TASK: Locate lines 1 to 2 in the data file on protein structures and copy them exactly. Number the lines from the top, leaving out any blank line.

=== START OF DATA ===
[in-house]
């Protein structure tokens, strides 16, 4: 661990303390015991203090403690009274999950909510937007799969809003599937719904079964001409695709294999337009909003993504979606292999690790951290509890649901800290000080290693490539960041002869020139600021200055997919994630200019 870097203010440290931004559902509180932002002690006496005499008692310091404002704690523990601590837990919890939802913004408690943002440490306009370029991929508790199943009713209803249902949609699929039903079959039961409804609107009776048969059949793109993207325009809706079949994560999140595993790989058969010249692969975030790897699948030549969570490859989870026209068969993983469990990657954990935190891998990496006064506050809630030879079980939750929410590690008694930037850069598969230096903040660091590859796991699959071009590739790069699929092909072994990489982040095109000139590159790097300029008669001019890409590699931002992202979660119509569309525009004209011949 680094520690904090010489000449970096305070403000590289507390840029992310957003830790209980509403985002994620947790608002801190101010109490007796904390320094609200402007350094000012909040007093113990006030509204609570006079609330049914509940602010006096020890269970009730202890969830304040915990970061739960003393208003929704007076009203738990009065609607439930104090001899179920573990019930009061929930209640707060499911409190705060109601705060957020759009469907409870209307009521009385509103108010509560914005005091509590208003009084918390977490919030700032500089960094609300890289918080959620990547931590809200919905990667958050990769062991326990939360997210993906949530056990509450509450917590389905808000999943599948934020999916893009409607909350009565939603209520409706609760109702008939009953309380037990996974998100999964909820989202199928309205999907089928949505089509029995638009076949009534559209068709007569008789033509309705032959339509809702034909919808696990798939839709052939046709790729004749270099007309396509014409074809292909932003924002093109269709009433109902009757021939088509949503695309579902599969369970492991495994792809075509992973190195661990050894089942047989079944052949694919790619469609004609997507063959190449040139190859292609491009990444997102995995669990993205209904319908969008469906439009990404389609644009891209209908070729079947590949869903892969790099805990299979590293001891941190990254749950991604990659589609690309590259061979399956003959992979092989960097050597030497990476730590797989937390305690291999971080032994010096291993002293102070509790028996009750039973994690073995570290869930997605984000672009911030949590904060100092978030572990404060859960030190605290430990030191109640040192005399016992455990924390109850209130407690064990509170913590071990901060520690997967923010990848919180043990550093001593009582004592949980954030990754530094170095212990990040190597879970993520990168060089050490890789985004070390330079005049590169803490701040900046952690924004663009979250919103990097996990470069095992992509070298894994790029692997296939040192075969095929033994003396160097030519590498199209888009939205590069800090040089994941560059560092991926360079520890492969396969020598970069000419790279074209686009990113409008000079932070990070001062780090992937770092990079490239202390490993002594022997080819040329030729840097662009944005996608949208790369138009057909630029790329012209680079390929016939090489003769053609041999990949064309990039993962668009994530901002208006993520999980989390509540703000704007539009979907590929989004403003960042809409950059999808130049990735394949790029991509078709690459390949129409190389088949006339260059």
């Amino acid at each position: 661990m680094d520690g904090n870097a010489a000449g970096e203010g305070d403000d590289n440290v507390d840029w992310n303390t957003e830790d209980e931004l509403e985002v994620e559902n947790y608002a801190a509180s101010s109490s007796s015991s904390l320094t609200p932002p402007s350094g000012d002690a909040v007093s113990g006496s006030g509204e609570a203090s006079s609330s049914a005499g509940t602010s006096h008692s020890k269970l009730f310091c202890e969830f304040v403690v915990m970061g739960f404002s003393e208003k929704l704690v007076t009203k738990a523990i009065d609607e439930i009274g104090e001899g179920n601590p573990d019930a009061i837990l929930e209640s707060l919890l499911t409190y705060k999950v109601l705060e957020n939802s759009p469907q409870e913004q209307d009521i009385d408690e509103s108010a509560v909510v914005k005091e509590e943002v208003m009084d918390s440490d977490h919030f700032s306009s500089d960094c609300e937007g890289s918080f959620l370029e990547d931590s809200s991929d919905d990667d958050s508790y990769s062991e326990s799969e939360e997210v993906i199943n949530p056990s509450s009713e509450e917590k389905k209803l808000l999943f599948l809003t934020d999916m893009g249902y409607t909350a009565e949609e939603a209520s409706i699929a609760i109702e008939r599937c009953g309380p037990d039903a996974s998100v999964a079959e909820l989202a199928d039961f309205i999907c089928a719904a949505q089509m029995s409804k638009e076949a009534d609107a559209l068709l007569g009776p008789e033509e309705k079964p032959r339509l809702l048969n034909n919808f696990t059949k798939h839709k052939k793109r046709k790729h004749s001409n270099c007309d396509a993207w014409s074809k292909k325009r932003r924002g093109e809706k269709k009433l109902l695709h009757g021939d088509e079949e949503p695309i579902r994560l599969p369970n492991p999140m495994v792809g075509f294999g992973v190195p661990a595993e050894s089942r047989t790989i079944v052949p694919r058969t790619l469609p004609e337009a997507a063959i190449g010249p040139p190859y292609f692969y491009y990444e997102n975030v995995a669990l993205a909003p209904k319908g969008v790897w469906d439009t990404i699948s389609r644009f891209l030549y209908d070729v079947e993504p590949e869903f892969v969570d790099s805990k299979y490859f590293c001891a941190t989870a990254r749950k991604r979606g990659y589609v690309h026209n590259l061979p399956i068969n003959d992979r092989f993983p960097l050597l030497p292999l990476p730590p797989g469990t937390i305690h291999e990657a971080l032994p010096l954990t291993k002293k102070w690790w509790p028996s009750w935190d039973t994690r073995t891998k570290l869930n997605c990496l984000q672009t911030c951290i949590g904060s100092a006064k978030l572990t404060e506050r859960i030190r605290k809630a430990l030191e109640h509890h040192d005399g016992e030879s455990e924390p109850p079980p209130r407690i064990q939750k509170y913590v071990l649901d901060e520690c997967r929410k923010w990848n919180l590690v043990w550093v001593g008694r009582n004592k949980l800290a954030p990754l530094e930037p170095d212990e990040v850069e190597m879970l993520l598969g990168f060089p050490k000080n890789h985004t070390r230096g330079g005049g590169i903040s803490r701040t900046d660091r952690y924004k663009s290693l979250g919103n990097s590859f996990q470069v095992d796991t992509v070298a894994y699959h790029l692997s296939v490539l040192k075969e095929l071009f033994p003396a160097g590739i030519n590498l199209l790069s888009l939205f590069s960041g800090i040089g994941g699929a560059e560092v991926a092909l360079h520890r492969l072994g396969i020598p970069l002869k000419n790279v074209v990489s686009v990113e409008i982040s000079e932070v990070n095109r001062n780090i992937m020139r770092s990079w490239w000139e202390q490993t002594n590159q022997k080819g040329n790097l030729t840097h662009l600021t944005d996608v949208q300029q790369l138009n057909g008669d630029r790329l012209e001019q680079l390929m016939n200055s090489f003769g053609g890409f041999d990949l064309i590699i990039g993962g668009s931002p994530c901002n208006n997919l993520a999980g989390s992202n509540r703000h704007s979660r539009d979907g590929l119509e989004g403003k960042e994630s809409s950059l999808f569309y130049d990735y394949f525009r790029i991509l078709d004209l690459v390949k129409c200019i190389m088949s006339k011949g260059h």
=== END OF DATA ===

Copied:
[in-house]
């Protein structure tokens, strides 16, 4: 661990303390015991203090403690009274999950909510937007799969809003599937719904079964001409695709294999337009909003993504979606292999690790951290509890649901800290000080290693490539960041002869020139600021200055997919994630200019 870097203010440290931004559902509180932002002690006496005499008692310091404002704690523990601590837990919890939802913004408690943002440490306009370029991929508790199943009713209803249902949609699929039903079959039961409804609107009776048969059949793109993207325009809706079949994560999140595993790989058969010249692969975030790897699948030549969570490859989870026209068969993983469990990657954990935190891998990496006064506050809630030879079980939750929410590690008694930037850069598969230096903040660091590859796991699959071009590739790069699929092909072994990489982040095109000139590159790097300029008669001019890409590699931002992202979660119509569309525009004209011949 680094520690904090010489000449970096305070403000590289507390840029992310957003830790209980509403985002994620947790608002801190101010109490007796904390320094609200402007350094000012909040007093113990006030509204609570006079609330049914509940602010006096020890269970009730202890969830304040915990970061739960003393208003929704007076009203738990009065609607439930104090001899179920573990019930009061929930209640707060499911409190705060109601705060957020759009469907409870209307009521009385509103108010509560914005005091509590208003009084918390977490919030700032500089960094609300890289918080959620990547931590809200919905990667958050990769062991326990939360997210993906949530056990509450509450917590389905808000999943599948934020999916893009409607909350009565939603209520409706609760109702008939009953309380037990996974998100999964909820989202199928309205999907089928949505089509029995638009076949009534559209068709007569008789033509309705032959339509809702034909919808696990798939839709052939046709790729004749270099007309396509014409074809292909932003924002093109269709009433109902009757021939088509949503695309579902599969369970492991495994792809075509992973190195661990050894089942047989079944052949694919790619469609004609997507063959190449040139190859292609491009990444997102995995669990993205209904319908969008469906439009990404389609644009891209209908070729079947590949869903892969790099805990299979590293001891941190990254749950991604990659589609690309590259061979399956003959992979092989960097050597030497990476730590797989937390305690291999971080032994010096291993002293102070509790028996009750039973994690073995570290869930997605984000672009911030949590904060100092978030572990404060859960030190605290430990030191109640040192005399016992455990924390109850209130407690064990509170913590071990901060520690997967923010990848919180043990550093001593009582004592949980954030990754530094170095212990990040190597879970993520990168060089050490890789985004070390330079005049590169803490701040900046952690924004663009979250919103990097996990470069095992992509070298894994790029692997296939040192075969095929033994003396160097030519590498199209888009939205590069800090040089994941560059560092991926360079520890492969396969020598970069000419790279074209686009990113409008000079932070990070001062780090992937770092990079490239202390490993002594022997080819040329030729840097662009944005996608949208790369138009057909630029790329012209680079390929016939090489003769053609041999990949064309990039993962668009994530901002208006993520999980989390509540703000704007539009979907590929989004403003960042809409950059999808130049990735394949790029991509078709690459390949129409190389088949006339260059």